MLB.com Columnist

Phil Rogers

10 moves that got the Cubs back to October

10 moves that got the Cubs back to October

The Red Sox entered September 2011 on pace for 100 wins. They quickly lost hold of their lead in the Americal League East, and down the stretch saw Joe Maddon's Rays blow their doors off in the AL Wild Card race.

Some say then-Boston general manager Theo Epstein wouldn't have left Boston if not for that ugly 7-20 month, which included only three wins in the last 12 games. But who knows, really?

Had the Red Sox reached the playoffs for the seventh time in nine years, you wouldn't think Terry Francona would have been forced out as manager. Epstein might have gotten a contract extension, raise and title of president of baseball operations to continue the remarkable success he'd had in Boston. But, of course, he didn't.

Cubs owner Tom Ricketts was bold enough to pursue him.

And smart enough to give Epstein carte blanche to hire whoever he wanted as he assembled one of the biggest and brightest front offices and scouting operations in the Major Leagues. Allowing Epstein to hire Jed Hoyer, Jason McLeod and Shiraz Rehman, among others, while retaining Tim Wilkin, Randy Bush and many top scouts has been essential to the regime's success.

This was the commitment the Cubs had always lacked, when they wasted the visibility and panache that Harry Caray and nationally televised games on WGN gave them. No decision made since then has been as important as the one Ricketts made when he brought Epstein aboard.

But there are plenty of other decisions that have led the Cubs back into the Postseason and across the threshold for what could be a run like the one Epstein oversaw in Boston. In order, here are the rest of the 10 key moves that led to the clinching of a spot in the October tournament:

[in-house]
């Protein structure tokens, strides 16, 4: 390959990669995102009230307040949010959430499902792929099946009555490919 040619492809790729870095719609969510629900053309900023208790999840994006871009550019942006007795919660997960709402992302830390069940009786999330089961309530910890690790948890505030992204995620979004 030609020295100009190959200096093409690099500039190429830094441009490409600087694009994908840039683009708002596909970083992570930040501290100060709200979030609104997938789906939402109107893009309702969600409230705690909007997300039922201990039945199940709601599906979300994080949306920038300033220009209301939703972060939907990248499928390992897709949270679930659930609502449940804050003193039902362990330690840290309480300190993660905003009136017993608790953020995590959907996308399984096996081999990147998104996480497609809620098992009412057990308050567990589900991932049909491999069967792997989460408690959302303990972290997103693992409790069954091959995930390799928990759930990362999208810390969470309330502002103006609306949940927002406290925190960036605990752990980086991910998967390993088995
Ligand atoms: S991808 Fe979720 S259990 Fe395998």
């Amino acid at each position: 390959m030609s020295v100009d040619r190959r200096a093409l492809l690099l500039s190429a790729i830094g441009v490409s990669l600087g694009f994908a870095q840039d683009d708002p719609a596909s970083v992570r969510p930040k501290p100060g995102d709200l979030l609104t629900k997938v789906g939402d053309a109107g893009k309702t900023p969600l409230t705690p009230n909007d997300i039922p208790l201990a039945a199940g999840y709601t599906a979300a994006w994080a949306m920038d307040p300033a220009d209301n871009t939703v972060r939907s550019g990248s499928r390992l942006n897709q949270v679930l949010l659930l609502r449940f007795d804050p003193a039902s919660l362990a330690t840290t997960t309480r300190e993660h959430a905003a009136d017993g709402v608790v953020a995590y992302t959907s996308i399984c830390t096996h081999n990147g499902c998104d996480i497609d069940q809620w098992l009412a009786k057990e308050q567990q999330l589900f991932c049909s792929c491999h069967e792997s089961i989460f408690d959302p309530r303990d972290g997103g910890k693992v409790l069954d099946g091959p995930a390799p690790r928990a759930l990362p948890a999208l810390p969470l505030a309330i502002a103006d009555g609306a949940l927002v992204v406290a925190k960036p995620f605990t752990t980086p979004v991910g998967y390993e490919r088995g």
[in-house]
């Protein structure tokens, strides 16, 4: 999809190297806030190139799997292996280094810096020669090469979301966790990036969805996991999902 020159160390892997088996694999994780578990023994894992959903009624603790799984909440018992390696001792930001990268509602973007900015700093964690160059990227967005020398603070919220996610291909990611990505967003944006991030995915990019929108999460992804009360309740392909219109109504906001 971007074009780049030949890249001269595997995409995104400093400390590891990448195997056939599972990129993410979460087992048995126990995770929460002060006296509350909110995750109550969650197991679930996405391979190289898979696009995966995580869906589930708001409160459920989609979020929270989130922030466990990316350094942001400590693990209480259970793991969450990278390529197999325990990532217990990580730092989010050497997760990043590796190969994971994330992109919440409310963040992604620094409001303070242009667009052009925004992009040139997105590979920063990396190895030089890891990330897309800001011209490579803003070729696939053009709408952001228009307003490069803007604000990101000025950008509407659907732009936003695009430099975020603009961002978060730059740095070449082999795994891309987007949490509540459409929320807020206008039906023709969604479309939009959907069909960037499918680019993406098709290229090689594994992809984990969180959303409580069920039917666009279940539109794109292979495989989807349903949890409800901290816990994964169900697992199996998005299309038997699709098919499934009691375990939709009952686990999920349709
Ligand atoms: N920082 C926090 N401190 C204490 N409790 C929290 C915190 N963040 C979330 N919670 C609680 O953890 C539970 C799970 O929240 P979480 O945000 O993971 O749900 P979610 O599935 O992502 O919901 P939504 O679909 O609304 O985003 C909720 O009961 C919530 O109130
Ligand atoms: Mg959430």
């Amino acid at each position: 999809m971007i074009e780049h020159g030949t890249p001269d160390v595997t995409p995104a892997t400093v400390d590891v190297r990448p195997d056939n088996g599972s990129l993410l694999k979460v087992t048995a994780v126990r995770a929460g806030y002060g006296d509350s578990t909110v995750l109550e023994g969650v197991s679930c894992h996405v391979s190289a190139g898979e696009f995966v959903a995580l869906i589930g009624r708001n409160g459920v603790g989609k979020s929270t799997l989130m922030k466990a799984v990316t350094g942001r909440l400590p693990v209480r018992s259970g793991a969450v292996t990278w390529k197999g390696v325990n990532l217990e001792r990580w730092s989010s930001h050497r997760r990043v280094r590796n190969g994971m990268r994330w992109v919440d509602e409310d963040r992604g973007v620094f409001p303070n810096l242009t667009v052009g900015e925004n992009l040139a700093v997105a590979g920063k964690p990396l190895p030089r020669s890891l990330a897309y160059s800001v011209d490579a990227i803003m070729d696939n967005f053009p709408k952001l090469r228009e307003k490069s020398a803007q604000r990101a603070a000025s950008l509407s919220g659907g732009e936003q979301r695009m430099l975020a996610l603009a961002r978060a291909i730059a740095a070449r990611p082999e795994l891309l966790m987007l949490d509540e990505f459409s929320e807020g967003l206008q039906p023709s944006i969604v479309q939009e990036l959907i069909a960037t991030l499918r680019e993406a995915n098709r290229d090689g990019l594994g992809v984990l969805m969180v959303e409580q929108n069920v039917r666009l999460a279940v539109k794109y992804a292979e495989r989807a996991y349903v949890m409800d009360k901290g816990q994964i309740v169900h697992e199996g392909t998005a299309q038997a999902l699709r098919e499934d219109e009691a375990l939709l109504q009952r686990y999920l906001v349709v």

2. Rizzo redux -- Only 73 days after joining the Cubs, Epstein traded prized pitching prospect Andrew Cashner to the Padres for 21-year-old Anthony Rizzo, whom Epstein had dealt to San Diego when he acquired Adrian Gonzalez for the Red Sox. McLeod labelled Rizzo as having the "best makeup'' of any prospect he's ever seen, and Rizzo has shown that with breakout performances in 2014 and '15. He's a cornerstone of the strong foundation.

3. Hitting the jackpot with Arrieta -- McLeod and Epstein had followed Jake Arrieta closely since the summer of 2006, when the righty served as No. 2 starter behind David Price on Team USA, and they still saw him mostly as a lottery ticket when they traded Scott Feldman to the Orioles to get him. The Cubs made an organizational decision to let Arrieta be Arrieta after seeing him flounder in Baltimore, and now they can ride the arm of one of baseball's toughest starters. As a bonus, they also landed setup man Pedro Strop in that deal in July 2013.

4. Falling for Bryant -- Some still say that the Cubs would have drafted Stanford ace Mark Appel if he'd been available at their No. 2 slot in the 2013 Draft. The Astros made that a moot point by taking Appel with the first-overall pick, and the Cubs immediately pounced on University of San Diego third baseman Kris Bryant. His overall athleticism and mind sold Epstein and Hoyer, and Bryant has quickly joined Rizzo to give the Cubs the best young left-right middle-of-the-order combination in baseball.